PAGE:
11. With much respect to the learned Judge, it seems to me that the conclusion at which the learned Judge arrived was not framed in the correct manner. Waiver of the breach of the covenant and waiver of the forfeiture are not the same things. In my judgment there was no forfeiture, because even though there may have been a breach of covenant the lessor had not done any act which showed his intention to determine the lease, as provided by Section 111...(g) of the Transfer of Property Act, 1882, and the learned Counsel who appeared for the appellant agreed that in this case there was no forfeiture. But I understand that the learned Judge meant to come to the conclusion that the plaintiff had in fact waived the breach of the covenant and that consequently the plaintiff was not entitled to succeed.
12. With regard to the two allegations upon which reliance was placed and as to which there is really no question of fact before us, it appears to me that the alleged subletting of the godowns is of no avail to the plaintiff in this case, because as I understand the case, the position seems to be that the godowns were sublet before the lease was executed and that the ground floor, in the time of the defendant's predecessor, as well as in the time of the defendant, had been used as an office for the purpose of conducting the business of the Melitus Estate and that those facts must have been known to every one concerned.
13. The other matter relating to the subletting of the upper floor to Mr. Stevenson is in a different position : Mr. Stevenson went into possession in April 1921, and remained there until April 1923: and, the learned Judge has found as a fact that the plaintiff, the Official Trustee, knew either in July or in August 1923 that there had been a subletting to Mr. Stevenson. That finding of fact of the learned Judge has not been contested in this Court.
14. The question, therefore, remains whether the subletting to Mr. Stevenson in April 1921 is sufficient to prevent the defendant from relying upon the provisions of the Calcutta Rent Act.
15. Section 11(1) provides as follows: 'Notwithstanding anything contained in the Transfer of Property Act, 1882, the Presidency Small Cause Courts Act, 1882, or the Indian Contract Act, 1872, no order or decree for the recovery of possession of any premises shall be made so long as the tenant pays rent to the full extent allowable by this Act, and performs the conditions of the tenancy....' In my judgment there was no doubt a technical breach of the covenant committed by the defendant in April 1921 when he sublet the upper floor of the premises to Mr. Stevenson : and, the technical breach consisted in that he failed to apply for the plaintiff's consent in writing to that subletting. There is nothing to suggest that if he had applied he would not have got the consent of the lessor or if the consent had been refused it is possible that the defendant might have let it to Mr. Stevenson without such consent on the ground that he was a responsible and respectable tenant. That is the technical breach and the only breach upon which, in my judgment, the plaintiff could rely in this case. I have no doubt that that technical breach was waived by the Official Trustee when he heard about it in July or August 1921 It is clear that he received the rent for August and September 1923 after he had obtained that knowledge. He never made the smallest complaint about the upper floor being sublet to Mr. Stevenson in April 1921; and he did not take any steps to terminate the tenancy on the ground of the breach of the covenant to which I have referred. I have no doubt that there was a complete waiver by the plaintiff of the technical breach of the covenant.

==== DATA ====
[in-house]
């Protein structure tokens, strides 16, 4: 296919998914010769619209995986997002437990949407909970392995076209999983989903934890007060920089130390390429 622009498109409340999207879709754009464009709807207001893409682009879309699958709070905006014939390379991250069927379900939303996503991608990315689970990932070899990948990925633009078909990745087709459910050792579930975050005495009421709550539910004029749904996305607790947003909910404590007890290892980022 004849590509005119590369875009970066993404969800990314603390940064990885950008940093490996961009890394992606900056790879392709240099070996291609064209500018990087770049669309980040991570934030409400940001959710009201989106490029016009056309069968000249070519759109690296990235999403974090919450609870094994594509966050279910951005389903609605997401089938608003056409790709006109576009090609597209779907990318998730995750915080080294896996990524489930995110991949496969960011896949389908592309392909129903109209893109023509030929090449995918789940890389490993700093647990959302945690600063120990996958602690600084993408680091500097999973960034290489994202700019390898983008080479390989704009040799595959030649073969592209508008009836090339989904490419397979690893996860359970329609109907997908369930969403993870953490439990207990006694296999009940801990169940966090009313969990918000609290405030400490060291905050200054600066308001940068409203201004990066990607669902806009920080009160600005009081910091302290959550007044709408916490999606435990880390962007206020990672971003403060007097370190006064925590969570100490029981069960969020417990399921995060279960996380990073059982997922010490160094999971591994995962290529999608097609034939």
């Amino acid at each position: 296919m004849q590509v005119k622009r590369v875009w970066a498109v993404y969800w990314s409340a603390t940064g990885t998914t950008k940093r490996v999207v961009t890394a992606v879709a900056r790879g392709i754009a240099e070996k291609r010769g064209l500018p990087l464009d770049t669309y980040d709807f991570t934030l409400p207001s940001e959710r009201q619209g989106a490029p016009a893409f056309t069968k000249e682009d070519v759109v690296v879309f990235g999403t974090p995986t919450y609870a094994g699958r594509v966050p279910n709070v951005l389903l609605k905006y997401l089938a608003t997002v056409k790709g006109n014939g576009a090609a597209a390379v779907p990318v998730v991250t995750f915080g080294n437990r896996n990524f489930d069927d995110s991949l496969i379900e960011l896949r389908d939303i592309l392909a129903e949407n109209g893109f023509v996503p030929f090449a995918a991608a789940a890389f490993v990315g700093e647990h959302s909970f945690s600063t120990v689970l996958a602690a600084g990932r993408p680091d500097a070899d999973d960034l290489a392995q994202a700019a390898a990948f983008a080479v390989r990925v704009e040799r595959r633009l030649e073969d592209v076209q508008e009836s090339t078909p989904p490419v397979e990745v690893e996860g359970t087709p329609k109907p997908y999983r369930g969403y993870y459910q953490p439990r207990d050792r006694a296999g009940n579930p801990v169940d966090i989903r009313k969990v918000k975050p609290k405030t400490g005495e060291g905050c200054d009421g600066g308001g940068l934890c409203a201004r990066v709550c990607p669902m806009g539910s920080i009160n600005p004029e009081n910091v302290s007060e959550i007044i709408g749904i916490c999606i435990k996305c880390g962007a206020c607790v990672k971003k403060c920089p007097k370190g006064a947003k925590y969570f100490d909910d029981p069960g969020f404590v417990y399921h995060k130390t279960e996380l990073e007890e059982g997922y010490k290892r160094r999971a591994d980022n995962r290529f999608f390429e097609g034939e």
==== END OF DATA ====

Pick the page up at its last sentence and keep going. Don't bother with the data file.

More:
16. In these circumstances, in my judgment, it cannot be said that the defendant failed to perform the conditions of the tenancy within the meaning of Section 11 (1) of the Calcutta Rent Act.
17. For these reasons, in my judgment, the conclusion at which the learned Judge arrived was correct and this appeal must be dismissed with costs.